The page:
Sweet & Sour:
Since tomorrow officially begins the “Year of the Pig” in the Chinese Lunar calendar, I have the honor of writing this entry. I promised I’d get back to you with some information on Chinese New Year’s traditions. You would have heard from me sooner, but this “not-so-little piggy” stayed home in bed with a cold the past few days. Computious was curing a ham – me!
This is a special Year of the Pig that comes only once every 60 years. It’s the Year of the Golden Pig. Babies born in this year are supposed to be extra smart and healthy.
Chinese New Year is a time of festivity, food, and most importantly, family. So here’s our “family” sharing with you some of our favorite Chinese New Year traditions:
Sweet & Sour:
Unlike what many people think, pigs can be just as clean as other popular pets. I love cleanliness! My favorite part of Chinese New Year is the time before new year’s when we clean up the house. We “sweep out” the bad luck and start fresh.
I love all the red clothing and decorations. (I have my favorite New Year’s outfit on!) Red is a powerful color in the Chinese culture and symbolizes good fortune. Many families buy new clothes for the new year. That’s one of my favorite traditions!
In addition to all the good food, I like receiving the red envelope with “lucky” money in it. Usually children and single people receive them. I’m saving for college, but I’ve got my eye on a pink iPod, too!
With my sweet tooth, of course I love the sweet goodies. My favorite is the sticky rice ball with red bean paste. The stickiness symbolizes family loyalty — sticking together!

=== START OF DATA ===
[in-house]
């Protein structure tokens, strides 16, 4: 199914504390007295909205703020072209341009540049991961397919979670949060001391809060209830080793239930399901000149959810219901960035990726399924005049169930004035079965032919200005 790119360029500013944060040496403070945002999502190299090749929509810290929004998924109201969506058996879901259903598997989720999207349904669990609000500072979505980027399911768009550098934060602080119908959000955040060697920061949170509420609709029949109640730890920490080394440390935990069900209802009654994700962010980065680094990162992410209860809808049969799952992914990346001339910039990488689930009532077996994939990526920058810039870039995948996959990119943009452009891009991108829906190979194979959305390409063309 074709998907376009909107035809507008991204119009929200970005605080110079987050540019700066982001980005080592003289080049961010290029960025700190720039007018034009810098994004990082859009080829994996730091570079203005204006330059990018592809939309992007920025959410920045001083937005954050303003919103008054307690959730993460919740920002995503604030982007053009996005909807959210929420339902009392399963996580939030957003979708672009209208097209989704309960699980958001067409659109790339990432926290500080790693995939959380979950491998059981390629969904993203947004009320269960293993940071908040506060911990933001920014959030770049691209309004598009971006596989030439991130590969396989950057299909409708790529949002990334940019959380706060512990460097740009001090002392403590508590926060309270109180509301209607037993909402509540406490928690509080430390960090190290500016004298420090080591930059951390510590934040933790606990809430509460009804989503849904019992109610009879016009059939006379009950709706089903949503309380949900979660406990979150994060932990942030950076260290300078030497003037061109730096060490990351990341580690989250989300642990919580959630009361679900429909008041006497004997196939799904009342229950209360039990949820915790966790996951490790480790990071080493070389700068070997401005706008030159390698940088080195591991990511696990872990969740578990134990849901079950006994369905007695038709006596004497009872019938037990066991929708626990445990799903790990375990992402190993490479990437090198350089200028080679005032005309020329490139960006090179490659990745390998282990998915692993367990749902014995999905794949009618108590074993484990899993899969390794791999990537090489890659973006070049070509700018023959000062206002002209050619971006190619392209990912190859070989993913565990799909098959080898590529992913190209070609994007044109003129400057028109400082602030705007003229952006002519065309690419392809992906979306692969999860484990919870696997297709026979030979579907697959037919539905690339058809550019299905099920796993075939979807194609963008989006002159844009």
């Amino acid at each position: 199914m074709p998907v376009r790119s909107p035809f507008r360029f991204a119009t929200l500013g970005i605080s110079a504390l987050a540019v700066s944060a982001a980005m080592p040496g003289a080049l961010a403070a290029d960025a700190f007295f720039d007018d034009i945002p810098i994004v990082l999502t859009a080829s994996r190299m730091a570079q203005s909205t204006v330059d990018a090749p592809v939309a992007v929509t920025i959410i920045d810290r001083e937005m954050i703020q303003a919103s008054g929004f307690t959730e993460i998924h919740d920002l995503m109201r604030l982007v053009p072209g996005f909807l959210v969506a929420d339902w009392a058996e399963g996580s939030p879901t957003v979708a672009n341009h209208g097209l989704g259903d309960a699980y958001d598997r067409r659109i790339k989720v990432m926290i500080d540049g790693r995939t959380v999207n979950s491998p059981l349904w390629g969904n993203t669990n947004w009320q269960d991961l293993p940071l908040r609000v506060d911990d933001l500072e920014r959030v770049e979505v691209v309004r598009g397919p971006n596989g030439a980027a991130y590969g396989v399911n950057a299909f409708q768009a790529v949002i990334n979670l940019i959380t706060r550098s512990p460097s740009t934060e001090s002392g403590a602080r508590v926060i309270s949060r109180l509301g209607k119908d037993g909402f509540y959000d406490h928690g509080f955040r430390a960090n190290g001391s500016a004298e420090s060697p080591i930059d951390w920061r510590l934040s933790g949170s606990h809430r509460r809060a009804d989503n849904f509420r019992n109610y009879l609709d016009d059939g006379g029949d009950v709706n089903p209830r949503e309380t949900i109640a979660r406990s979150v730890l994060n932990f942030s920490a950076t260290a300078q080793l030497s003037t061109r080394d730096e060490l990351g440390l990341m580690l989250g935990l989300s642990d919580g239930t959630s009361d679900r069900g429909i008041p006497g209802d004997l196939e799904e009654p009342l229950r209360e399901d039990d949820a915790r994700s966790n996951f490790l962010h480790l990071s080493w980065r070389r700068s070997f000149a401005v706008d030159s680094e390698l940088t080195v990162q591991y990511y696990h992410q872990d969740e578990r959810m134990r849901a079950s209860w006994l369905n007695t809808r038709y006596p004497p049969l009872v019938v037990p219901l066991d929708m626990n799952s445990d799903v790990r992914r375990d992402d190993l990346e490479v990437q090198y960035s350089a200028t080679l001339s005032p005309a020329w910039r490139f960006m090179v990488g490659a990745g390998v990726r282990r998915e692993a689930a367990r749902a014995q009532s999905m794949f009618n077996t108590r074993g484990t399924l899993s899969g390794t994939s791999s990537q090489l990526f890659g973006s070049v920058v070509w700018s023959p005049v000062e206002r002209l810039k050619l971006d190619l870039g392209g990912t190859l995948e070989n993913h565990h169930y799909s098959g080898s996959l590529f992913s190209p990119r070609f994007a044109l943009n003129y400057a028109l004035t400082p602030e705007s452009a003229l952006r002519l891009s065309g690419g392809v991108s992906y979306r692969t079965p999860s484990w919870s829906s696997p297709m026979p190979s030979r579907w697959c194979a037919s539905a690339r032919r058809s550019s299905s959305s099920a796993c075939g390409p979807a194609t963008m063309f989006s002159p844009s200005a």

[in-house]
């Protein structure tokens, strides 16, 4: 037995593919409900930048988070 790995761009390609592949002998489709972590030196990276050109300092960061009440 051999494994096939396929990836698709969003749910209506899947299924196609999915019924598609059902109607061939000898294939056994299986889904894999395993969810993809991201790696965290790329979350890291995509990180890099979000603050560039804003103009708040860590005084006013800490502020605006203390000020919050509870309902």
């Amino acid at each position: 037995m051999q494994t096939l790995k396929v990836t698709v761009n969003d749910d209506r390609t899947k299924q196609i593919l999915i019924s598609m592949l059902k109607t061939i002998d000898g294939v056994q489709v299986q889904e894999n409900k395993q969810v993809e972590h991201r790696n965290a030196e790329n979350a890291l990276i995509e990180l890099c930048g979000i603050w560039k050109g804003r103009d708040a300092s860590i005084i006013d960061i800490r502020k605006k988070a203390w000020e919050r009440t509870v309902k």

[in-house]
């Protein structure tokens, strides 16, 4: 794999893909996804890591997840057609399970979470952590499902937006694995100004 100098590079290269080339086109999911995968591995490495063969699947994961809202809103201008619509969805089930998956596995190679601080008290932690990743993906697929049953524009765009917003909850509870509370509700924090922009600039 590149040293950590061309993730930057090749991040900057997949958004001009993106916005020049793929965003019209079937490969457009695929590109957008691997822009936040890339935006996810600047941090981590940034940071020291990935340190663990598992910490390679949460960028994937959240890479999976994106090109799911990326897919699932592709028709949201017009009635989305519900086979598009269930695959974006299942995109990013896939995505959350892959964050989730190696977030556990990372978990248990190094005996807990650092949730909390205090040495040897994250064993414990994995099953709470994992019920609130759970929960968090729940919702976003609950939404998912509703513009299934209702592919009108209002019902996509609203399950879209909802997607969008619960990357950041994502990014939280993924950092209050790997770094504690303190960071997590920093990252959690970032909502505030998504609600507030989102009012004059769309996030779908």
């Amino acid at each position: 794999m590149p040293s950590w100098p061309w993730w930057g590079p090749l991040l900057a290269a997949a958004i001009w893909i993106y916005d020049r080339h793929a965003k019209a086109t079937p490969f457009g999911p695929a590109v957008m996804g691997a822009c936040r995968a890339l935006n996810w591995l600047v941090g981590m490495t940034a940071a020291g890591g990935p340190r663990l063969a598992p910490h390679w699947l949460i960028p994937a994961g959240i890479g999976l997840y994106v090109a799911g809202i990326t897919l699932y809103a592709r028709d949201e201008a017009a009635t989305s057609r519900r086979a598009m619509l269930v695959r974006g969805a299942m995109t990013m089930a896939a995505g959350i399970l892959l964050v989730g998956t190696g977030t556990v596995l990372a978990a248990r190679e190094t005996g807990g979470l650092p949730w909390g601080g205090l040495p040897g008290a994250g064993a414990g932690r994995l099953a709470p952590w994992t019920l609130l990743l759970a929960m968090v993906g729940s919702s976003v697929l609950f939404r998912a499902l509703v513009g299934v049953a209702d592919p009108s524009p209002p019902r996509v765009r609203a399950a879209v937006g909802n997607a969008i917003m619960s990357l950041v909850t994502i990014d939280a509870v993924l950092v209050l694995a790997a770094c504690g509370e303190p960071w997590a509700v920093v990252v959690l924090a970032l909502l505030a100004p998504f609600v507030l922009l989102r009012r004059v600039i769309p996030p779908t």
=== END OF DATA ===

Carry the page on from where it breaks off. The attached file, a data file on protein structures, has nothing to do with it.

I like the firecrackers that welcome the very beginning of the new year. Many people believe the Chinese invented firecrackers and fireworks. (Children need to be careful though and stay near their parents.) Because my hearing is so sharp (my ears are big!) I usually stay inside to listen to the firecrackers. Otherwise I get a headache!
My favorite tradition comes from Northern China, where on New Year’s Eve they serve potstickers (“jiao zi”). They represent wealth because their shape looks like golden ingots, which were used as money many years ago. Computious taught me how to eat these tasty dumplings with chopsticks, too!
My favorite Chinese New Year’s tradition? Is when it’s the Year of the Tiger! Three more years to go! Besides that, though, I like to polish my claws practicing my Chinese paper cutting skills to make the decorations for the doors and windows. I usually end up with paper cuts on my paws (ouch!) and you’ll see me wearing a lot of Band-Aids after New Year’s Eve.
I like being part of the dragon in the Dragon Dance, which takes place on the last day of the New Year celebrations. Many Chinese equate the length of the dancing dragon with the amount of good luck the new year will bring. Dragons have been powerful symbols in Chinese culture for centuries. Most of them are good.
Chinese New Year is a time of new beginnings, family reunion, and wishing others well. We wish you only the best!
This posting is written by Computious® – The Everyday Sage of the Digital Age! – and her friends DotComplicated, Serge deFault, her sister MeiMei, as well as other friends Sweet & Sour the Pig, C.C the Cat, PingPong the Panda, and Elman the Elephant. What a group of characters!
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